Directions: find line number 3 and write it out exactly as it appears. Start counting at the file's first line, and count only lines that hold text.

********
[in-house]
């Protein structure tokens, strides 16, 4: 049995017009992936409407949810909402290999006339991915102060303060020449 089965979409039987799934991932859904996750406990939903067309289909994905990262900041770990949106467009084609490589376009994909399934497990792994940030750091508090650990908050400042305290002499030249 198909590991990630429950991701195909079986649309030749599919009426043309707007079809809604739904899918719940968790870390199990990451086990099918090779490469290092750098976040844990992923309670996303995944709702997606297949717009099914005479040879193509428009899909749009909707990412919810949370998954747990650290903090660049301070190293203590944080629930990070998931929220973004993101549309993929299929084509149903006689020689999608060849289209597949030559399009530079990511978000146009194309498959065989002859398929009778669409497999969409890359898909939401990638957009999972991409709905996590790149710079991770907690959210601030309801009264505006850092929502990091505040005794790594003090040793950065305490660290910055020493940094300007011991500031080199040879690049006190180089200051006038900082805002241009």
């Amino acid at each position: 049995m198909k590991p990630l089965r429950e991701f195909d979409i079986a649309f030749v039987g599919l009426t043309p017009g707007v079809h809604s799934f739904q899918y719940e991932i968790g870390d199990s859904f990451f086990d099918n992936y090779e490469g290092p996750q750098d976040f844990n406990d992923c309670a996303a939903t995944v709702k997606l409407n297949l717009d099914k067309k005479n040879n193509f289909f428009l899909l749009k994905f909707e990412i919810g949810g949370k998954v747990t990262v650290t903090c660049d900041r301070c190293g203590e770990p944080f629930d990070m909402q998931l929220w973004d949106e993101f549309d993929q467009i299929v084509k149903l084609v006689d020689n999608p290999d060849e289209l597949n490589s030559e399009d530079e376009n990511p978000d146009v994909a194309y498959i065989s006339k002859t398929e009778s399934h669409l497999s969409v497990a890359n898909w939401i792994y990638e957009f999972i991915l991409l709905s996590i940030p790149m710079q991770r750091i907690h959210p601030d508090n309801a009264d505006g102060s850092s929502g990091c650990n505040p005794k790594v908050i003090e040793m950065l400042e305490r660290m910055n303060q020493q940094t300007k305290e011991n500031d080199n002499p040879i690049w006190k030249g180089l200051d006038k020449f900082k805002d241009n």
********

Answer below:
């Amino acid at each position: 049995m198909k590991p990630l089965r429950e991701f195909d979409i079986a649309f030749v039987g599919l009426t043309p017009g707007v079809h809604s799934f739904q899918y719940e991932i968790g870390d199990s859904f990451f086990d099918n992936y090779e490469g290092p996750q750098d976040f844990n406990d992923c309670a996303a939903t995944v709702k997606l409407n297949l717009d099914k067309k005479n040879n193509f289909f428009l899909l749009k994905f909707e990412i919810g949810g949370k998954v747990t990262v650290t903090c660049d900041r301070c190293g203590e770990p944080f629930d990070m909402q998931l929220w973004d949106e993101f549309d993929q467009i299929v084509k149903l084609v006689d020689n999608p290999d060849e289209l597949n490589s030559e399009d530079e376009n990511p978000d146009v994909a194309y498959i065989s006339k002859t398929e009778s399934h669409l497999s969409v497990a890359n898909w939401i792994y990638e957009f999972i991915l991409l709905s996590i940030p790149m710079q991770r750091i907690h959210p601030d508090n309801a009264d505006g102060s850092s929502g990091c650990n505040p005794k790594v908050i003090e040793m950065l400042e305490r660290m910055n303060q020493q940094t300007k305290e011991n500031d080199n002499p040879i690049w006190k030249g180089l200051d006038k020449f900082k805002d241009n």